Historical Note: John Dee was a brilliant magician and spy from the court of Queen Elizabeth I. He signed his coded messages "007". (I am not making this up.) The "00" represented the eyes of the queen and the symbol that looked like a "7" was Dee's personal mark.

In Scott's book, Dee is a magician of immense power. He's also immortal, though how he becomes so is not explained (well, at least not in this first book of the series.)

There is this concept in the story that before the age of humans, ten thousand years ago, on the island of Atlantis, there lived the First Generation of Elders. This included goddesses Bastet, Hekate, Morrigan, the Witch of Endor, and others. Two thousand years ago, came the Next Generation of Elders, such as Scathach, the warrior. However, some of the elders have turned over to evil and become the Dark Elders. They want to wipe out the humans from the planet. Bastet and the Morrigan are among these Dark Elders, and their human stooge who can facilitate this is Dee. That is how he came to be Flamel's enemy. He wants the Codex that Flamel so zealously guards. The Codex contains many codes and secrets, besides the immortality recipe, which would enable the Dark Elders to gain supremacy.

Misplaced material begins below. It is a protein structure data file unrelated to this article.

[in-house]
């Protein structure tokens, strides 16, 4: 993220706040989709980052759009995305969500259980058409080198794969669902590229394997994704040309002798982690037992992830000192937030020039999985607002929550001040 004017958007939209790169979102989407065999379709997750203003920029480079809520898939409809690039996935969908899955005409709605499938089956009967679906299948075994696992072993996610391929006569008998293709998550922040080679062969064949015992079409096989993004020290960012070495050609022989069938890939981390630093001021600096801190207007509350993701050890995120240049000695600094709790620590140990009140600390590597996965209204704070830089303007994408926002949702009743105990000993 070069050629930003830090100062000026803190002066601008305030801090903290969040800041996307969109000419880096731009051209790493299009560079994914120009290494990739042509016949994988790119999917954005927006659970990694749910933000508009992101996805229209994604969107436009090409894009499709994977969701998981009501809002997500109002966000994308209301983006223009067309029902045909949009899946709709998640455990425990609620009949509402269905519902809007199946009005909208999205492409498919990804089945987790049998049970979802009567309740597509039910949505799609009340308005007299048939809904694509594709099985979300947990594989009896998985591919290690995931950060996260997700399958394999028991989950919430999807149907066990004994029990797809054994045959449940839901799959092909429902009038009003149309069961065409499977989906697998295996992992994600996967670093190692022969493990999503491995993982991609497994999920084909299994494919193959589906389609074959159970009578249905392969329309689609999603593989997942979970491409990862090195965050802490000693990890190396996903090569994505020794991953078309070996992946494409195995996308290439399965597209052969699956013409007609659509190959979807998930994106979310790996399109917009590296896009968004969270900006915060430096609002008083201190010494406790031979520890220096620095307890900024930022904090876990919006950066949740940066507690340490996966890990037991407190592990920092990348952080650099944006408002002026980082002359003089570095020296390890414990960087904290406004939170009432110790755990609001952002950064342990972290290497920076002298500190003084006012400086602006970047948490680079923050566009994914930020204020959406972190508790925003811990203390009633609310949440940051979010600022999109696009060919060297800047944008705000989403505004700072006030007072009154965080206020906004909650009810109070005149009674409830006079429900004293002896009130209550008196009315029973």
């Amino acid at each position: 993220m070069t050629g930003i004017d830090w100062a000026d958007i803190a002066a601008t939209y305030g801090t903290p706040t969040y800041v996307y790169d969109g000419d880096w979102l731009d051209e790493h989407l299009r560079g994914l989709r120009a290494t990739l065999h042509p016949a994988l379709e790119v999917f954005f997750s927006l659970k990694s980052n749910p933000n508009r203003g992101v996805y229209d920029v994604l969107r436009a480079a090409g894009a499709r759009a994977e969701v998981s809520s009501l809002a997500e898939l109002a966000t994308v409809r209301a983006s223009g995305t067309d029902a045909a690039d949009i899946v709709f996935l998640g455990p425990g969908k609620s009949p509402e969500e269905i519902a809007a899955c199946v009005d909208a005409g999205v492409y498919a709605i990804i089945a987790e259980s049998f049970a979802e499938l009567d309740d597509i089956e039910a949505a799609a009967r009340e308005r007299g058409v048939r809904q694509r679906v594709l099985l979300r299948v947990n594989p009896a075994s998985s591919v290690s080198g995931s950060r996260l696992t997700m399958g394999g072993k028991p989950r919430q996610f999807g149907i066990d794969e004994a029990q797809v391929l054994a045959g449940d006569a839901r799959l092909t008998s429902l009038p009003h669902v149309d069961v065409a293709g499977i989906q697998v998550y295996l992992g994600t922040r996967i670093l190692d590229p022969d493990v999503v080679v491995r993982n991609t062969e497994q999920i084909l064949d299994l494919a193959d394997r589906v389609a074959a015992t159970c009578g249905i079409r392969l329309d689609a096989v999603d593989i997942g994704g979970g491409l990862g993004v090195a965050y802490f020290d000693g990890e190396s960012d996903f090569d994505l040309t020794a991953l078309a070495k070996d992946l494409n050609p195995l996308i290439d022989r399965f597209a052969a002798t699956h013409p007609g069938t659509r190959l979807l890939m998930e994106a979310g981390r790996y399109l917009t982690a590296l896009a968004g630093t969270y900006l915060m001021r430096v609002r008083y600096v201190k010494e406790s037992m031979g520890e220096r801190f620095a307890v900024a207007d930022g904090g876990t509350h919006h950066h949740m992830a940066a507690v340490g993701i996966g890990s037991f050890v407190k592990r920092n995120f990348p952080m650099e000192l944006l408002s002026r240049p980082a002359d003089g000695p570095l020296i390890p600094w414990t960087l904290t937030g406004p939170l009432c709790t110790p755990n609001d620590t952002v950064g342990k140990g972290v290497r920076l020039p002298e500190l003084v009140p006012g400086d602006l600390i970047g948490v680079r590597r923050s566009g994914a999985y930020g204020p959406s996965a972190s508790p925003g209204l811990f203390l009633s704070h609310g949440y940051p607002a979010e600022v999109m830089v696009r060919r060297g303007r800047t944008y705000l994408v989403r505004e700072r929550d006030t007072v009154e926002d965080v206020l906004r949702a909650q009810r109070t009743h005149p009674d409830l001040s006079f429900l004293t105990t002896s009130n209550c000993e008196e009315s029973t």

As the story opens, Josh is working for Flamel and Sophie is in the coffee shop across from the street of the bookshop. Dee, along with three mud Golems, pays a visit to Flamel. Much magic gets thrown around using their respective auras, which have fragrances. Dee's has a rotten eggs smell, Flamel's a minty smell. The end result of this is that Dee snatches Perenelle and all but the last two pages of the Codex and hies off to his superiors. En route, he realizes that he's missing the crucial last two pages. And so begins the adventure.